• Caponata
  • Rosemary and olive oil focaccia
  • Spinach and ricotta gnocchi
  • Chicken with agrodolce sauce

If the list of dishes sounds ambitious, we did have a few things to nibble on while we were cooking!  And although it sounds like a lot of work, there were five pairs of hands to do the preparing and cooking, and I find that Italian food is not as labour intensive as say North African cuisines — that is apart from home made pasta!

The cheese stuffed roasted mini peppers were very straightforward to prepare.  The trimmed whole peppers were roasted until soft and starting to brown.

Once they were cool enough, a slit was cut into the side of each pepper, and they were stuffed with a mixture of goat’s cheese, mozzarella and basil.  Here they are, ready to go into the oven again:

We served the peppers with a few spears of cooked asparagus, which had been drizzled with olive oil and sprinkled with parmesan shavings.

Together with a campari spritz (campari, prosecco, sparkling water, slice of orange) this was a perfect appetizer!!

The recipe for the caponata came from Jane Grigson’s Vegetable Book – if you don’t have your own copy already, I would warmly recommend that you buy that book – it’s absolutely packed with good recipes AND good writing!

I have previously written about making caponata — you can find my recipe via this link.

Essentially, caponata is a stew made with onions, aubergines (eggplant), celery, tomatoes, olives and capers.  The results will vary, depending on the recipe and method you use — there are many, many variations of the recipe out there!

We served the caponata with home made rosemary and olive oil focaccia — a typical Italian flatbread.  Here is the dough, already shaped and after it had risen a second time:

Here is the dough with the “dimples”, which are simply made by pressing the fingertips into the dough, and with the rosemary olive oil drizzled over:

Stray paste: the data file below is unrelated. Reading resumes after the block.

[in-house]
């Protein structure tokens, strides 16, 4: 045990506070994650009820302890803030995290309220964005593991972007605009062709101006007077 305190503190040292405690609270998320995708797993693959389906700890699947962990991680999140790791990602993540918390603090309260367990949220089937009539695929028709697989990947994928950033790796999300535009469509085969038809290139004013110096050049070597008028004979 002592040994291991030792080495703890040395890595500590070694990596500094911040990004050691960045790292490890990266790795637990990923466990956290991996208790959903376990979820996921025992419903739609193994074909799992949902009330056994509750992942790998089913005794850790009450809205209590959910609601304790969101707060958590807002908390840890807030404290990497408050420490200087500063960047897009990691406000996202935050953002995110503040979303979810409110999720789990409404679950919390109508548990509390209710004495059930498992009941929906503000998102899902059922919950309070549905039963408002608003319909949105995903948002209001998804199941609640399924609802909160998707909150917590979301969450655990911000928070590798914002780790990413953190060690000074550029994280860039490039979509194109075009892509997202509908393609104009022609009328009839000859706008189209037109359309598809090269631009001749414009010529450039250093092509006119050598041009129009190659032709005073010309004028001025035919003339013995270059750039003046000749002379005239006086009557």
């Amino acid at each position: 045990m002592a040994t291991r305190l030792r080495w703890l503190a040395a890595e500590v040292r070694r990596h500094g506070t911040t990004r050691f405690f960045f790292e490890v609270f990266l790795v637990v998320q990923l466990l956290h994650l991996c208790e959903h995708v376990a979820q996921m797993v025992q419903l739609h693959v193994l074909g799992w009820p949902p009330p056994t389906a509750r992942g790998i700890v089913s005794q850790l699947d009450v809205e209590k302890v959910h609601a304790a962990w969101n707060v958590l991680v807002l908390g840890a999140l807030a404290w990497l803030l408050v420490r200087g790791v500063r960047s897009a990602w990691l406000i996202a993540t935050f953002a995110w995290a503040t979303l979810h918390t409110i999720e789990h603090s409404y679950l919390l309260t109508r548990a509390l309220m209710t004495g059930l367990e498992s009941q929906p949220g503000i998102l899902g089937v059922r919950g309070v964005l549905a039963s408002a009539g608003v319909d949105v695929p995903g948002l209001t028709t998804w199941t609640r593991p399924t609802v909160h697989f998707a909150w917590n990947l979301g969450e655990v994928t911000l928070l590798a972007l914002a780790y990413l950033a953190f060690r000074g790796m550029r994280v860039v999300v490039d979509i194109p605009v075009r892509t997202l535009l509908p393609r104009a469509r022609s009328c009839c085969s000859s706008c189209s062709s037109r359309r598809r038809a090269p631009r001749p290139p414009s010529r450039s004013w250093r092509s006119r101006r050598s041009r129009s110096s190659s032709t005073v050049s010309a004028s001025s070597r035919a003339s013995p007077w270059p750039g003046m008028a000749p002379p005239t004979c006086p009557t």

… and 20 minutes later, fresh from the oven: 🙂

The fresh focaccia was delicious in combination with the caponata:

The recipe for the spinach and ricotta gnocchi involved a fair bit of chopping, but once that was done the dough was fairly quick and straightforward to prepare.

The dough was shaped into walnut-sized balls which were refrigerated for 30 minutes or more before being boiled.

The finished gnocchi were delicious!  A regular portion consists of 8-9 gnocchi.  I knew that we still had our main course to eat, so I held back a little! 🙂

The recipe for chicken with agrodolce sauce came from the olive magazine website, as did the focaccia recipe.  Once all the ingredients had been prepared, the cooking was very quick!

The chicken escalopes were dipped in flour and browned on both sides:

Next, the vegetables (onion, celery and tomatoes) were stir fried:

After the vinegar and sugar had been added to the vegetables, the escalopes were returned to the pan and cooked for a few minutes together with the vegetables:

The whole cooking process took no more than 15 minutes and the resulting main course was scrumptious!

We finished our meal with some fresh cherries and strawberries, and more reminiscences of our dear departed friend.

Hot and cross

Since today is Good Friday, I thought I should  write about Hot Cross Buns for today’s post.  I looked at recipes in several cookery books:  Elizabeth David’s English Bread and Yeast Cookery, Angela Piper’s The Archers’ Cookbook, and Reader’s Digest’s Farmhouse Cookery: Recipes from a Country Kitchen.  For good measure, I also looked at Felicity Cloake’s recipe for Hot Cross Buns on the Guardian website.

The origins of the hot cross bun are somewhat hazy – Elizabeth David has not a great deal to say about the history, and other articles on the subject don’t offer much more.  During Elizabethan times a law was passed forbidding the sale of spice buns except at funerals, on Good Friday and at Christmas.  Elizabeth David does not relate whether the spice buns sold on Good Fridays in Elizabethan times had a cross on them, but she’s fairly categorical in her dismissal of putting a cross on the buns in pastry or with candied peel as “unnecessary fiddling work”.  I do love her no-nonsense style of writing!!